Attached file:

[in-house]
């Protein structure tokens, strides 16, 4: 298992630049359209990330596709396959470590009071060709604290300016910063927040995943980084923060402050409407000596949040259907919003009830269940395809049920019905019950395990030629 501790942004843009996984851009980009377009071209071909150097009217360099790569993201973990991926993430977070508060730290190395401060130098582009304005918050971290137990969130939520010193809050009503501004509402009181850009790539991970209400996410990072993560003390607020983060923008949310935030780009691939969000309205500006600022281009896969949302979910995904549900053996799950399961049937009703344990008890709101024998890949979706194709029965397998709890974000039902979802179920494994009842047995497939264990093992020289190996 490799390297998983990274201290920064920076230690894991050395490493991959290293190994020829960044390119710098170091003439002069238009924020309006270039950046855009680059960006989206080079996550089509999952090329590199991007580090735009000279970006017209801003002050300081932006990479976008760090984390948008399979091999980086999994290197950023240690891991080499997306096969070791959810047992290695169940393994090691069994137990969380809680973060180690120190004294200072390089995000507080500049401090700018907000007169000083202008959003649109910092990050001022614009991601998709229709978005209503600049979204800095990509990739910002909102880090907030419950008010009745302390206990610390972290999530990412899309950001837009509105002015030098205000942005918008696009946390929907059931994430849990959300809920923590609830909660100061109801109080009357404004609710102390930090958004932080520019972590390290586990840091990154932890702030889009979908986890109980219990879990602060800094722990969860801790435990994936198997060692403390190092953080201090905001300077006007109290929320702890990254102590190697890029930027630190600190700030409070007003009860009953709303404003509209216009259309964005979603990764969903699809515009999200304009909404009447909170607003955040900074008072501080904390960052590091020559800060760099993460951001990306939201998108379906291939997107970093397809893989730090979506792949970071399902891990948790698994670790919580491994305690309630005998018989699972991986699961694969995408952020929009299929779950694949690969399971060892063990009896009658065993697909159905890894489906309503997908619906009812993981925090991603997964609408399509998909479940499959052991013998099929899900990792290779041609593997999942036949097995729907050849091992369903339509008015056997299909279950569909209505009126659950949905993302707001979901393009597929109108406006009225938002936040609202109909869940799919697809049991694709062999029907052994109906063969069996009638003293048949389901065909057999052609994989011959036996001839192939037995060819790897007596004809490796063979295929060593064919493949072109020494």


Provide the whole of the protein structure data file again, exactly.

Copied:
[in-house]
């Protein structure tokens, strides 16, 4: 298992630049359209990330596709396959470590009071060709604290300016910063927040995943980084923060402050409407000596949040259907919003009830269940395809049920019905019950395990030629 501790942004843009996984851009980009377009071209071909150097009217360099790569993201973990991926993430977070508060730290190395401060130098582009304005918050971290137990969130939520010193809050009503501004509402009181850009790539991970209400996410990072993560003390607020983060923008949310935030780009691939969000309205500006600022281009896969949302979910995904549900053996799950399961049937009703344990008890709101024998890949979706194709029965397998709890974000039902979802179920494994009842047995497939264990093992020289190996 490799390297998983990274201290920064920076230690894991050395490493991959290293190994020829960044390119710098170091003439002069238009924020309006270039950046855009680059960006989206080079996550089509999952090329590199991007580090735009000279970006017209801003002050300081932006990479976008760090984390948008399979091999980086999994290197950023240690891991080499997306096969070791959810047992290695169940393994090691069994137990969380809680973060180690120190004294200072390089995000507080500049401090700018907000007169000083202008959003649109910092990050001022614009991601998709229709978005209503600049979204800095990509990739910002909102880090907030419950008010009745302390206990610390972290999530990412899309950001837009509105002015030098205000942005918008696009946390929907059931994430849990959300809920923590609830909660100061109801109080009357404004609710102390930090958004932080520019972590390290586990840091990154932890702030889009979908986890109980219990879990602060800094722990969860801790435990994936198997060692403390190092953080201090905001300077006007109290929320702890990254102590190697890029930027630190600190700030409070007003009860009953709303404003509209216009259309964005979603990764969903699809515009999200304009909404009447909170607003955040900074008072501080904390960052590091020559800060760099993460951001990306939201998108379906291939997107970093397809893989730090979506792949970071399902891990948790698994670790919580491994305690309630005998018989699972991986699961694969995408952020929009299929779950694949690969399971060892063990009896009658065993697909159905890894489906309503997908619906009812993981925090991603997964609408399509998909479940499959052991013998099929899900990792290779041609593997999942036949097995729907050849091992369903339509008015056997299909279950569909209505009126659950949905993302707001979901393009597929109108406006009225938002936040609202109909869940799919697809049991694709062999029907052994109906063969069996009638003293048949389901065909057999052609994989011959036996001839192939037995060819790897007596004809490796063979295929060593064919493949072109020494």